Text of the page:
It’s December; the Christmas lights are up in the high streets; the shops are getting busy; the glossies are full of advice on how to lose weight, buy the perfect gifts and cook a fabulous meal. The new Coca-Cola advert is out, which is always a good indication that Christmas is just around the corner. Yes, for better or for worse, for richer or for poorer the Christmas countdown is here.
Whether you enjoy Christmas as a seasonal yearly event or it’s meaning is of religious or spiritual value to you there is always something magical and exciting that appeals to the child in us isn’t there?
But are you starting to feel overwhelmed by all the Christmas offers, food ideas and the constant pressure to spend more than you have?
There is no doubt about it – Christmas can be a stressful time. None of us is superhuman and the expense of buying gifts, the pressure of shopping, keeping every-one happy and our own heightened expectations can all effect our emotions and well being.
Despite all the media images of happy couples and families grouped around the Christmas tree, the reality is that Christmas can be a very tense time in our relationships too. Most of us start out with the best of intentions, a desire to spoil our partner, wanting that idealised family image, to somehow make everything perfect; but we can often end up experiencing relationship distress instead.
Our individual hopes, financial pressures and juggling extended family expectations can all build up and combine, causing a sense of shame, feelings of isolation and resentment, which can then overspill into arguments, rows or long strong silences.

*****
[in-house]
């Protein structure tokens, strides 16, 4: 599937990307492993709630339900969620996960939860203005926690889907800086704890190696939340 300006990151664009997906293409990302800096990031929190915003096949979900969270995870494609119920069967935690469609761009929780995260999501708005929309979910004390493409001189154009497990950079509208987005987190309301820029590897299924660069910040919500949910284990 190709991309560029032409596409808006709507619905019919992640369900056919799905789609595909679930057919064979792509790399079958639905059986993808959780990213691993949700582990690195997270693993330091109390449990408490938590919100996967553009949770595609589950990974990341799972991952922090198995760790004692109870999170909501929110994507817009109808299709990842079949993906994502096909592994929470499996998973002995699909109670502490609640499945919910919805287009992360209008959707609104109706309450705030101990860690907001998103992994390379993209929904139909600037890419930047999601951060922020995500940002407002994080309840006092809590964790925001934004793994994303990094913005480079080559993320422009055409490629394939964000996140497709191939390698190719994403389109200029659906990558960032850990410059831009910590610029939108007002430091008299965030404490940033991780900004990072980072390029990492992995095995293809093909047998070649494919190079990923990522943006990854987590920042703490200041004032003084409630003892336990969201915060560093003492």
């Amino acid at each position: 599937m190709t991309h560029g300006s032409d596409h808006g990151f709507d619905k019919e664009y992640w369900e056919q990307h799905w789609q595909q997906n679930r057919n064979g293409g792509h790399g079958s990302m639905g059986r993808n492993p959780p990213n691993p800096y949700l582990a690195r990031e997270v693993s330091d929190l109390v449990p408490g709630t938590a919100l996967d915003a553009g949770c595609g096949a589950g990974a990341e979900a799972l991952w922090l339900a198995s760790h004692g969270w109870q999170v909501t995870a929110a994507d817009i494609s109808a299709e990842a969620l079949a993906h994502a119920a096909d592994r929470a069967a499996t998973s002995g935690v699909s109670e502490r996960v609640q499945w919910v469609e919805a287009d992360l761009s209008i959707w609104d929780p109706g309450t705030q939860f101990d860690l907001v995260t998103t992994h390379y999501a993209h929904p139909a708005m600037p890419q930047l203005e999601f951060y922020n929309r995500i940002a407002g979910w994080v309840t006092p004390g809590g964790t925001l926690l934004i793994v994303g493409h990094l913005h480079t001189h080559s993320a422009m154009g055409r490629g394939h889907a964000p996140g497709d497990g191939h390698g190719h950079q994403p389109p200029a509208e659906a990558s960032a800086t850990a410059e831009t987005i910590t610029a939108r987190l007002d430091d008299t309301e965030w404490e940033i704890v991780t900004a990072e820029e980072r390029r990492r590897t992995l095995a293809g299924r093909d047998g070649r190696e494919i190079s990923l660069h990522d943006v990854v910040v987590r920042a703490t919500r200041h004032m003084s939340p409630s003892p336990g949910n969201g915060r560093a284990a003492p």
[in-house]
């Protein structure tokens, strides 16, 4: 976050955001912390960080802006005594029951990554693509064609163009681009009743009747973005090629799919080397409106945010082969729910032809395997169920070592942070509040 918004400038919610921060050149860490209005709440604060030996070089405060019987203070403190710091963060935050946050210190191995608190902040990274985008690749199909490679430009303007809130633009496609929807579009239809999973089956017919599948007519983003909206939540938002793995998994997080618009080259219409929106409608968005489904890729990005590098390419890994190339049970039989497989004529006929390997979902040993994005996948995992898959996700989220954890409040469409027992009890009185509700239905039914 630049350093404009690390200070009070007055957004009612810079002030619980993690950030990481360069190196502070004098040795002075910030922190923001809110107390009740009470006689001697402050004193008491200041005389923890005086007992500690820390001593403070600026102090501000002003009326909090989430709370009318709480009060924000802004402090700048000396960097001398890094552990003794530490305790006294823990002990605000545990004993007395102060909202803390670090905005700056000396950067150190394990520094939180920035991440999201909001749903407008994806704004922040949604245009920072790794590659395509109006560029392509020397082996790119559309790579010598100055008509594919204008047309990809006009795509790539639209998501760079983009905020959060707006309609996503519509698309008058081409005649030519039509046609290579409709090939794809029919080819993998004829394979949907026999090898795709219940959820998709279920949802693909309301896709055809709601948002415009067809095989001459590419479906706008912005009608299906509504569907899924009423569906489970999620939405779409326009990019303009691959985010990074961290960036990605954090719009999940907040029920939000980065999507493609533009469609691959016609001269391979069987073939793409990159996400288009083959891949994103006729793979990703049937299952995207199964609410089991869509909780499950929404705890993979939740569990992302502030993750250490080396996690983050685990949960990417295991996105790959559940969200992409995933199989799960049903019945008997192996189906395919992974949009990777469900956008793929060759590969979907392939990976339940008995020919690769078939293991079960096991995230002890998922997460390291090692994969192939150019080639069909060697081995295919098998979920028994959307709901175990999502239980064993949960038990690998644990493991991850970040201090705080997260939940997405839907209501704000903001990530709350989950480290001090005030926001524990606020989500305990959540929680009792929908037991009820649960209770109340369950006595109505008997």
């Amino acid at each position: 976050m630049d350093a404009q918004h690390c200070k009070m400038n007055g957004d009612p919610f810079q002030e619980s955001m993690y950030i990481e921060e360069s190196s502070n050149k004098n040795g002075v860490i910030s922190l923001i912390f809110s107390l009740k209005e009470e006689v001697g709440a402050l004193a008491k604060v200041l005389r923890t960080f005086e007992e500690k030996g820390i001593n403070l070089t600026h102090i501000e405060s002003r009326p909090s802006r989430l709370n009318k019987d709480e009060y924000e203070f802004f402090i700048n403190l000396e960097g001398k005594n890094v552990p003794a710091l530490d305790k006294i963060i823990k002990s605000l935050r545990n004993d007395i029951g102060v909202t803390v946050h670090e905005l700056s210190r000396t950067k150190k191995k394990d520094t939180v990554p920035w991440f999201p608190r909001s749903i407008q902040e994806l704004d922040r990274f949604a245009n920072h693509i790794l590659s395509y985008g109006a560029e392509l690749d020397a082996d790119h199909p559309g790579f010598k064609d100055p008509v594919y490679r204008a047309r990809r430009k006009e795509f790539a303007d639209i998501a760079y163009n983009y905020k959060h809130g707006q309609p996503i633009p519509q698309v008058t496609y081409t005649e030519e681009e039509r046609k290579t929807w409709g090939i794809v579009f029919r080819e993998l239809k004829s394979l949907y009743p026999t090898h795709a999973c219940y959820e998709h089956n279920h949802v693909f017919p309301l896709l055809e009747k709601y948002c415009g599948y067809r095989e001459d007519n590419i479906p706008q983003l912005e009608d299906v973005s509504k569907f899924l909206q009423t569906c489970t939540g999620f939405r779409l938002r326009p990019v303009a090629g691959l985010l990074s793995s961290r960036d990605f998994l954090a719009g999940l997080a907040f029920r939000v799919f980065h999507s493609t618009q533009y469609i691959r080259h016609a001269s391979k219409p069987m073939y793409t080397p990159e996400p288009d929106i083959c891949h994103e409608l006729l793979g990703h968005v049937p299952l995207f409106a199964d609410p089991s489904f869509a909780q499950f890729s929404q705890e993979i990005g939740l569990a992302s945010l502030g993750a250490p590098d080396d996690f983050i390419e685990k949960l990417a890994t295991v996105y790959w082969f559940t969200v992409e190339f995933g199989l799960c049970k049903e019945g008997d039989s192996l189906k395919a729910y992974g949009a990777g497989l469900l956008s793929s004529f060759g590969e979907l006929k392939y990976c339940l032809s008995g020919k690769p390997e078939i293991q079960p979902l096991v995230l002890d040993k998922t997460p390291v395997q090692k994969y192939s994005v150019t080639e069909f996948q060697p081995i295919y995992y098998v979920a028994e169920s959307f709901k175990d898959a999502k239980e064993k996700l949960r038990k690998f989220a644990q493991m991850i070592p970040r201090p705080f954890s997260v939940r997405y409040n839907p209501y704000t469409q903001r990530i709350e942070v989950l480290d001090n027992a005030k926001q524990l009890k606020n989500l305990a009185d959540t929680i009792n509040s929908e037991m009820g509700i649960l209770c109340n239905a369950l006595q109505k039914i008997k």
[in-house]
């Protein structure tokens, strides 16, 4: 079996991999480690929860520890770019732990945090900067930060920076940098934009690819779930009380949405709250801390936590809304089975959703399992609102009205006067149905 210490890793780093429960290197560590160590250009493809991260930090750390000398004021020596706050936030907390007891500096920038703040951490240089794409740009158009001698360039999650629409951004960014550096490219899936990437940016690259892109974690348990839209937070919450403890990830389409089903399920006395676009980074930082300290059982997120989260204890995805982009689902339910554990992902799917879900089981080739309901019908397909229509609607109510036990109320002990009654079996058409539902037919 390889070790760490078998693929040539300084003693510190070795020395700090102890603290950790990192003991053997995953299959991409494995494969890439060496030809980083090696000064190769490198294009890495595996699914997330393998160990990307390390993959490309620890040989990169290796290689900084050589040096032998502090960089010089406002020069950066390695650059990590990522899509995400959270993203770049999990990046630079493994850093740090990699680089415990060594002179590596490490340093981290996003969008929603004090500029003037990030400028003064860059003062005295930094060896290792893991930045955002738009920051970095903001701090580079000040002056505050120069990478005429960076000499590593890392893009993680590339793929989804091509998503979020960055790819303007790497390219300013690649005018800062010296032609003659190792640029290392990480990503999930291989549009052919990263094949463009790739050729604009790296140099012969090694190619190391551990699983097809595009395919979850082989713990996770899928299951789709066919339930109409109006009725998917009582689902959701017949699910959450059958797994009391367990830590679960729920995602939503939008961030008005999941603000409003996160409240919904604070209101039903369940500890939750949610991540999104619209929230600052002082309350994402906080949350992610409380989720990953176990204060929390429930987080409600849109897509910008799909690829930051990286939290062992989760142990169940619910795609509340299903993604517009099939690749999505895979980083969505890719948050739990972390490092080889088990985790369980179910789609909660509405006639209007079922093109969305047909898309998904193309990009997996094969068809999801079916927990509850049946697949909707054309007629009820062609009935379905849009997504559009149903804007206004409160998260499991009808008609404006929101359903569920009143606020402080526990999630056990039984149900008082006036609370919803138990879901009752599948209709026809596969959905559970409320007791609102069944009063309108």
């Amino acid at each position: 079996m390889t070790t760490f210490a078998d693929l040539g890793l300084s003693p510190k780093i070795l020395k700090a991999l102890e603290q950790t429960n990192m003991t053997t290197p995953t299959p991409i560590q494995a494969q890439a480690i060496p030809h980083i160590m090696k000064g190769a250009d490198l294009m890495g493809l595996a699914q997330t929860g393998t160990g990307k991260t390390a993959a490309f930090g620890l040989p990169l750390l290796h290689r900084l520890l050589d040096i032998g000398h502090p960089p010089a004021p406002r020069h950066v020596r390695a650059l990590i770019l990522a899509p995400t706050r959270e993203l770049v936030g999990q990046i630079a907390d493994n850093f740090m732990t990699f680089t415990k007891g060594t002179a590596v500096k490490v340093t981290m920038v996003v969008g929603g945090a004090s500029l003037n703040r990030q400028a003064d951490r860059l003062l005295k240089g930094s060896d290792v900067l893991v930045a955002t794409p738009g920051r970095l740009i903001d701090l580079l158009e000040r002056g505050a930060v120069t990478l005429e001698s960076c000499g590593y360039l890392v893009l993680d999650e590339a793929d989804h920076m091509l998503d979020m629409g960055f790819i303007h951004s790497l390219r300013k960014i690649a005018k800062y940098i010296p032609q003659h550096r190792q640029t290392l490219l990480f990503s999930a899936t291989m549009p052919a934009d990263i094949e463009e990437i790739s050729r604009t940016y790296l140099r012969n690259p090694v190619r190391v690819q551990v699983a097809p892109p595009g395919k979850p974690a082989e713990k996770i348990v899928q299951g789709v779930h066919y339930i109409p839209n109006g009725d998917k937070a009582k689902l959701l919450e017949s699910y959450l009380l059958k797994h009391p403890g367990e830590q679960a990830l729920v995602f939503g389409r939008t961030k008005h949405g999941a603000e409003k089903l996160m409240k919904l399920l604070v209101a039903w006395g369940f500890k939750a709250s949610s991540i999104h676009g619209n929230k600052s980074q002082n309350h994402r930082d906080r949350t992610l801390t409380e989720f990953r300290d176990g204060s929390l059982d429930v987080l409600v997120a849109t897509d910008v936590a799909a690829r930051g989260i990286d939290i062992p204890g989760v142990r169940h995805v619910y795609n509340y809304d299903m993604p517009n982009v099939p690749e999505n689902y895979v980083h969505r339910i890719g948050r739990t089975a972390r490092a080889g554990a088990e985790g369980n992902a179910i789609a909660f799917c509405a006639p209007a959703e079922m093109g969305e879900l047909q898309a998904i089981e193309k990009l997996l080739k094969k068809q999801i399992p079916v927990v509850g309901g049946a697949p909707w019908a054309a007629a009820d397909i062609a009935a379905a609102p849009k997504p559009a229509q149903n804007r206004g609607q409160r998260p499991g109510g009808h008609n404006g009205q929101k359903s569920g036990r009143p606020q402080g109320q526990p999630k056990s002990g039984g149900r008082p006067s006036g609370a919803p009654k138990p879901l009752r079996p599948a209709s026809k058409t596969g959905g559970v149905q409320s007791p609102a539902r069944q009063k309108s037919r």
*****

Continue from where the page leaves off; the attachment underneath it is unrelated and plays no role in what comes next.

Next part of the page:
We can get fooled into thinking it is just us, but according to a survey on the divorce-online blog 25% of the 1,560 adults who were asked about their relationship at Christmas said they felt pressured and one in six said they had rowed (although I think the real figure is probably much higher)
It isn’t just happening to you.
The rows, strong silences or forced politeness do not mean a personal failure or that your relationship has to be over.
I think it is important to take care of ourselves in the run up to or after Christmas and ensure we take care of our relationship.
Relationship or Marriage therapy can offer a way forward. Just because you are all on top of each other and the financial and other pressures are being applied doesn’t mean you have to fall out with your partner. There is a way that the two of you can work together and make life easier for you both – the whole can be greater than the sum of the parts.
My own relationship counselling practice is for any couple: straight or gay, married ,living together or dating. I provide a safe place to talk, help you make sense of what’s been happening in your relationship, explore with you the changes you would like to make, and work with you to create positive and long lasting change.